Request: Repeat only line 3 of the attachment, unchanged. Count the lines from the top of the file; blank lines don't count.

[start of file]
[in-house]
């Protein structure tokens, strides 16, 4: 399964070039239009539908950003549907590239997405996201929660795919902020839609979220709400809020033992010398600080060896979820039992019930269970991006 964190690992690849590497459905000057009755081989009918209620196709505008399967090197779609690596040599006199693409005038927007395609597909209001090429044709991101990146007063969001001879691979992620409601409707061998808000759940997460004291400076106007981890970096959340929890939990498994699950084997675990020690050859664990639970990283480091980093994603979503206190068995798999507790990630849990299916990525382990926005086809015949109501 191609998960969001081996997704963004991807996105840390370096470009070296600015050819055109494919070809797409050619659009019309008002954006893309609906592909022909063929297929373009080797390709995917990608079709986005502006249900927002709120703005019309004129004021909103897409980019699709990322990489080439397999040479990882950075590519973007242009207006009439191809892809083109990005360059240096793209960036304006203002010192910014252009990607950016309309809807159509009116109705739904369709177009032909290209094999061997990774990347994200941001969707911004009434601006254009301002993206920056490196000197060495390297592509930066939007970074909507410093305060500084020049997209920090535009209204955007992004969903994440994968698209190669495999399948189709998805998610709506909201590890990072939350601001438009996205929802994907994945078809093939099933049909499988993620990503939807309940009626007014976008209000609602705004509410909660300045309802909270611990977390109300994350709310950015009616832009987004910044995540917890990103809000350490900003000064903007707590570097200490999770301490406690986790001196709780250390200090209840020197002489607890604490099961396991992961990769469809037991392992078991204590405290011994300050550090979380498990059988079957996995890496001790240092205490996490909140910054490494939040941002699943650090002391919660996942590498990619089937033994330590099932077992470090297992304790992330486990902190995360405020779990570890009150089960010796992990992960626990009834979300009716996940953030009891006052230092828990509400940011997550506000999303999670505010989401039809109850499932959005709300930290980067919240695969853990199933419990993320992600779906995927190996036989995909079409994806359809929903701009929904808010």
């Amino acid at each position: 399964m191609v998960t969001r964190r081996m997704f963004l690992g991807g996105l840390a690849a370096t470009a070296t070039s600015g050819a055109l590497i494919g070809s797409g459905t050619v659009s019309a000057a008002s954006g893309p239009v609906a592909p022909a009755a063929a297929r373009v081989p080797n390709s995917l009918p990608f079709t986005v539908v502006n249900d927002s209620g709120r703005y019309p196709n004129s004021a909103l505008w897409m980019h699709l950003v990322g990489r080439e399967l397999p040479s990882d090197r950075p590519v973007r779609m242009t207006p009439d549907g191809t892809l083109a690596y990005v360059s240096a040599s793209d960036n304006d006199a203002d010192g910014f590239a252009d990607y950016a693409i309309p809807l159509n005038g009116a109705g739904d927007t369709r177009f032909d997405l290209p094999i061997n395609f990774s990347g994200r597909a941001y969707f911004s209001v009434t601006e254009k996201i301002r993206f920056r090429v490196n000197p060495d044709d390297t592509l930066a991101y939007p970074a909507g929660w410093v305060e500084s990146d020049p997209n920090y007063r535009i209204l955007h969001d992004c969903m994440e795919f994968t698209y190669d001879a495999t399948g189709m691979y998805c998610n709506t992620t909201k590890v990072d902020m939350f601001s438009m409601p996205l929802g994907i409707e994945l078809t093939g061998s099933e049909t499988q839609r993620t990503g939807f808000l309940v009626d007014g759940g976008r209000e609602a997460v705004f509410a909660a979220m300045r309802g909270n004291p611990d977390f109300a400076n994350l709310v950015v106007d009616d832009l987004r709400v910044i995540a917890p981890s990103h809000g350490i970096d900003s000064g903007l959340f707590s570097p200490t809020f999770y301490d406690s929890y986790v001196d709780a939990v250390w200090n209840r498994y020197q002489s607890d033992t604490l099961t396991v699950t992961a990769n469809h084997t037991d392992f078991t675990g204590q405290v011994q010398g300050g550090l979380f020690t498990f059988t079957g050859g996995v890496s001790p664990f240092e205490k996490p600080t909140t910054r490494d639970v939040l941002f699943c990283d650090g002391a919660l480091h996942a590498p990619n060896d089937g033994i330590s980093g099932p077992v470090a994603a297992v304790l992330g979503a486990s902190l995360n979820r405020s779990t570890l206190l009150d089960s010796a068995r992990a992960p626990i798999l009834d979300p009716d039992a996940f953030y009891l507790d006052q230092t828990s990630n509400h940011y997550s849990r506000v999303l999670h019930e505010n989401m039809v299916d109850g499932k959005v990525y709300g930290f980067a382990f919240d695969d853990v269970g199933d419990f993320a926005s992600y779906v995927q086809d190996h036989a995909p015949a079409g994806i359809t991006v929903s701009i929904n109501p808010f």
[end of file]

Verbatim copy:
């Amino acid at each position: 399964m191609v998960t969001r964190r081996m997704f963004l690992g991807g996105l840390a690849a370096t470009a070296t070039s600015g050819a055109l590497i494919g070809s797409g459905t050619v659009s019309a000057a008002s954006g893309p239009v609906a592909p022909a009755a063929a297929r373009v081989p080797n390709s995917l009918p990608f079709t986005v539908v502006n249900d927002s209620g709120r703005y019309p196709n004129s004021a909103l505008w897409m980019h699709l950003v990322g990489r080439e399967l397999p040479s990882d090197r950075p590519v973007r779609m242009t207006p009439d549907g191809t892809l083109a690596y990005v360059s240096a040599s793209d960036n304006d006199a203002d010192g910014f590239a252009d990607y950016a693409i309309p809807l159509n005038g009116a109705g739904d927007t369709r177009f032909d997405l290209p094999i061997n395609f990774s990347g994200r597909a941001y969707f911004s209001v009434t601006e254009k996201i301002r993206f920056r090429v490196n000197p060495d044709d390297t592509l930066a991101y939007p970074a909507g929660w410093v305060e500084s990146d020049p997209n920090y007063r535009i209204l955007h969001d992004c969903m994440e795919f994968t698209y190669d001879a495999t399948g189709m691979y998805c998610n709506t992620t909201k590890v990072d902020m939350f601001s438009m409601p996205l929802g994907i409707e994945l078809t093939g061998s099933e049909t499988q839609r993620t990503g939807f808000l309940v009626d007014g759940g976008r209000e609602a997460v705004f509410a909660a979220m300045r309802g909270n004291p611990d977390f109300a400076n994350l709310v950015v106007d009616d832009l987004r709400v910044i995540a917890p981890s990103h809000g350490i970096d900003s000064g903007l959340f707590s570097p200490t809020f999770y301490d406690s929890y986790v001196d709780a939990v250390w200090n209840r498994y020197q002489s607890d033992t604490l099961t396991v699950t992961a990769n469809h084997t037991d392992f078991t675990g204590q405290v011994q010398g300050g550090l979380f020690t498990f059988t079957g050859g996995v890496s001790p664990f240092e205490k996490p600080t909140t910054r490494d639970v939040l941002f699943c990283d650090g002391a919660l480091h996942a590498p990619n060896d089937g033994i330590s980093g099932p077992v470090a994603a297992v304790l992330g979503a486990s902190l995360n979820r405020s779990t570890l206190l009150d089960s010796a068995r992990a992960p626990i798999l009834d979300p009716d039992a996940f953030y009891l507790d006052q230092t828990s990630n509400h940011y997550s849990r506000v999303l999670h019930e505010n989401m039809v299916d109850g499932k959005v990525y709300g930290f980067a382990f919240d695969d853990v269970g199933d419990f993320a926005s992600y779906v995927q086809d190996h036989a995909p015949a079409g994806i359809t991006v929903s701009i929904n109501p808010f």